In Reply: Mr Miller extracts an important datum from the study by Andriole et al1 and discusses that datum in a way that makes it relevant to my Editorial. He points out that only 71.5% of students who enrolled in MD/PhD programs at matriculation graduated with both degrees.1 He goes on to speculate that one reason for this sizable attrition may be that dual-degree programs prepare students for T1 research, as defined by Woolf,2 whereas many students are more interested in T2 research and drop out of MD/PhD programs because T2-related PhD programs are not offered. He then suggests that attrition might decrease if a broader menu of PhD programs was offered—a menu that would include such fields as epidemiology, computer science, economics, and such other disciplines that are or will be required to translate evidence-based medicine into clinical practice.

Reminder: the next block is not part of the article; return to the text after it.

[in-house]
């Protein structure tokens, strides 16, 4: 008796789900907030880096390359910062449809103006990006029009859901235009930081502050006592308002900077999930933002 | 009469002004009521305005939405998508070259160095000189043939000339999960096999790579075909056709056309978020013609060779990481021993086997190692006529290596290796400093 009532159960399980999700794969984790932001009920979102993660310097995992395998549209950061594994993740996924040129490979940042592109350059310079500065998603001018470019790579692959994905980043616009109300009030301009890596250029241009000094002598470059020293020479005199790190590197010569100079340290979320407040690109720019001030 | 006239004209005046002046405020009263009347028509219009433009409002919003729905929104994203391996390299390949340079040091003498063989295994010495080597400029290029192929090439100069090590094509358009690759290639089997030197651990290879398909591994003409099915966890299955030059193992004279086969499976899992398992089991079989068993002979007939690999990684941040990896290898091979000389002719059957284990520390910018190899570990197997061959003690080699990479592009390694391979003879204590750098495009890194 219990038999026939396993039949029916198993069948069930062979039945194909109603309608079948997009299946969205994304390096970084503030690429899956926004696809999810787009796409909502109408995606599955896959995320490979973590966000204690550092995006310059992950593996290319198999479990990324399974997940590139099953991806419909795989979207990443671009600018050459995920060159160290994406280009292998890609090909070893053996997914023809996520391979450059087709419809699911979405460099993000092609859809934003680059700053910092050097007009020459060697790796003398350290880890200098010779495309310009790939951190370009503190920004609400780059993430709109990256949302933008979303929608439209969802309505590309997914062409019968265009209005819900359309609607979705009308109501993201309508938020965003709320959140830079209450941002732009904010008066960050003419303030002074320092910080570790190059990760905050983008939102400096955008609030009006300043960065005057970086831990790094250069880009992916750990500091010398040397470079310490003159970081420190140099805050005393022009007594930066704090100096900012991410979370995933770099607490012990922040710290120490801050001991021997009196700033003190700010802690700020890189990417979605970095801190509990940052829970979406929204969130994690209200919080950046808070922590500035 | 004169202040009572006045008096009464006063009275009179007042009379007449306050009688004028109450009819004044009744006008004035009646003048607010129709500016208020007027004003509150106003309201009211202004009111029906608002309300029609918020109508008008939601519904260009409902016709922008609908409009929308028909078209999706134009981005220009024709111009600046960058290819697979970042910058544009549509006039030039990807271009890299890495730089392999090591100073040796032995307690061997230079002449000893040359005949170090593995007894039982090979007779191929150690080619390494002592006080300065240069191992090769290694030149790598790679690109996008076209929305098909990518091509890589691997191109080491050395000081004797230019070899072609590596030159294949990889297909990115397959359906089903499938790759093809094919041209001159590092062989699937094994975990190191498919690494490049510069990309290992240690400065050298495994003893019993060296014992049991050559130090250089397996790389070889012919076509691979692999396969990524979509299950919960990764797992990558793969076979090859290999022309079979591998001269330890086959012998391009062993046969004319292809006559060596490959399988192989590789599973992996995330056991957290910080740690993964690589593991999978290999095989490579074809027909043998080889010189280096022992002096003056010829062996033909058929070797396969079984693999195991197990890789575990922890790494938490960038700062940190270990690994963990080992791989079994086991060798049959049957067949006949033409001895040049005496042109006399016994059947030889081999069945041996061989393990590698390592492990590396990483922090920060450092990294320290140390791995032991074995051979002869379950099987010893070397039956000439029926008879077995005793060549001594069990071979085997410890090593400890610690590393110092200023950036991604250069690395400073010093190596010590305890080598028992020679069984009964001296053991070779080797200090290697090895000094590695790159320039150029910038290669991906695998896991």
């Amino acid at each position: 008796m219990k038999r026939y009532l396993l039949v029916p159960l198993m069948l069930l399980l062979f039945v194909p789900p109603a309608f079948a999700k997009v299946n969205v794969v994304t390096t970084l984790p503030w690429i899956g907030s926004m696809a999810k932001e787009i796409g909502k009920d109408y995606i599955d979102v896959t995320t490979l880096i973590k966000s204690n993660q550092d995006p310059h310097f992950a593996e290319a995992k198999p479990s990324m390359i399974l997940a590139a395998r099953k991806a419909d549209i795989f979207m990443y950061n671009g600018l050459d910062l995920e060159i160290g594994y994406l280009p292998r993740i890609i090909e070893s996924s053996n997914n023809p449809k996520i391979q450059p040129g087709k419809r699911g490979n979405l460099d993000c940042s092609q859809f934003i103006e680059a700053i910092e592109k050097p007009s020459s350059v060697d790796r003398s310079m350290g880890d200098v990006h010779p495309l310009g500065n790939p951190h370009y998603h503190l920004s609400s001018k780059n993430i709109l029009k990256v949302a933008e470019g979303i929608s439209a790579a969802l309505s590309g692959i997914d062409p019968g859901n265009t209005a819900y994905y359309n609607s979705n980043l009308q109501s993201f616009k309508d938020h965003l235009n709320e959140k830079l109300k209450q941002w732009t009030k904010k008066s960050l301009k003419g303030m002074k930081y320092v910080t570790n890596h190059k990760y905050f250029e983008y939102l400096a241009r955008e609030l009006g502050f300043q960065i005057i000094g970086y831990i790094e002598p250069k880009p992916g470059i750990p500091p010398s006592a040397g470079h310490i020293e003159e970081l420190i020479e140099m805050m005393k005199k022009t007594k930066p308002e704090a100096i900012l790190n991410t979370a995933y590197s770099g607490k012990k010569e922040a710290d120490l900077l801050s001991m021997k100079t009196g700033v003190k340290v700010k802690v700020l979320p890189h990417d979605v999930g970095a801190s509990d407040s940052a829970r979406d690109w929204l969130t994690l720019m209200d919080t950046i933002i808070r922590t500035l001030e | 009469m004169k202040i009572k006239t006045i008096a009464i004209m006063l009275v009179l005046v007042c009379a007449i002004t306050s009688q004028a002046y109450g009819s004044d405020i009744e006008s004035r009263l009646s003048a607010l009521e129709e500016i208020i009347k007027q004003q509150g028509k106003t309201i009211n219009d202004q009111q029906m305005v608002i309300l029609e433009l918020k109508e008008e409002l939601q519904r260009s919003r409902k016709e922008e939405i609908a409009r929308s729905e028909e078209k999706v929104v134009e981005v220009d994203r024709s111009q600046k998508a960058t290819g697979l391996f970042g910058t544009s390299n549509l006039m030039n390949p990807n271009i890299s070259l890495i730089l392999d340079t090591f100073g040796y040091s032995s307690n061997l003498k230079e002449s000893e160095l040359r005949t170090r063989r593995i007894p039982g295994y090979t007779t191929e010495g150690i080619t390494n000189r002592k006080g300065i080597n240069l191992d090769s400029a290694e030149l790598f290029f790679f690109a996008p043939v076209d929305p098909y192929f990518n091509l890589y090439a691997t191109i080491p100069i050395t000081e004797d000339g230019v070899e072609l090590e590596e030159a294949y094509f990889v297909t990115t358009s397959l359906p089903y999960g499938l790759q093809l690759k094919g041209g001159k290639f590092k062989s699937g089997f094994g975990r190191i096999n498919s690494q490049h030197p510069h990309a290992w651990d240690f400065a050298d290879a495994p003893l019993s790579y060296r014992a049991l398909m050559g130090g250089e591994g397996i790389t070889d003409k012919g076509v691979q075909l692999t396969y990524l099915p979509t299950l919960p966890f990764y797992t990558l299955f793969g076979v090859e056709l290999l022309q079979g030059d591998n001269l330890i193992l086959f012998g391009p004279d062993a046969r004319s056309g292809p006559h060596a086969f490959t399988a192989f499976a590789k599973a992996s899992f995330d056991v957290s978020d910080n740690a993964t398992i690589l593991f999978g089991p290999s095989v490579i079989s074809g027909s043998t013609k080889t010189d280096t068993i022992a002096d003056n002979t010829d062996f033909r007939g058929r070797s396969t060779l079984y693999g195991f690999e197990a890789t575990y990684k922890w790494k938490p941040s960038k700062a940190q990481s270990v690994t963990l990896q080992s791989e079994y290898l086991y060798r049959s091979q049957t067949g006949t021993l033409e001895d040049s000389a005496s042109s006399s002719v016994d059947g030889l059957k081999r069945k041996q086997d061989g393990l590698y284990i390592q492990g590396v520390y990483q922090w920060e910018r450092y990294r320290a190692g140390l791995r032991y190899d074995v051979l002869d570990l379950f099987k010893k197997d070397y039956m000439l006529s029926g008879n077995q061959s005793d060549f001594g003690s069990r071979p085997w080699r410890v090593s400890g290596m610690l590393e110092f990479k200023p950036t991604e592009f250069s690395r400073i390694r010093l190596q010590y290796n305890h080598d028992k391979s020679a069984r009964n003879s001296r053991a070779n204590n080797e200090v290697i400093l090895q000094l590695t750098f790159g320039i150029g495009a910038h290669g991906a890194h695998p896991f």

Rosenberg LE. Career Intentions of MD/PhD Program Graduates—Reply. JAMA. 2009;301(6):597–598. doi:10.1001/jama.2009.75
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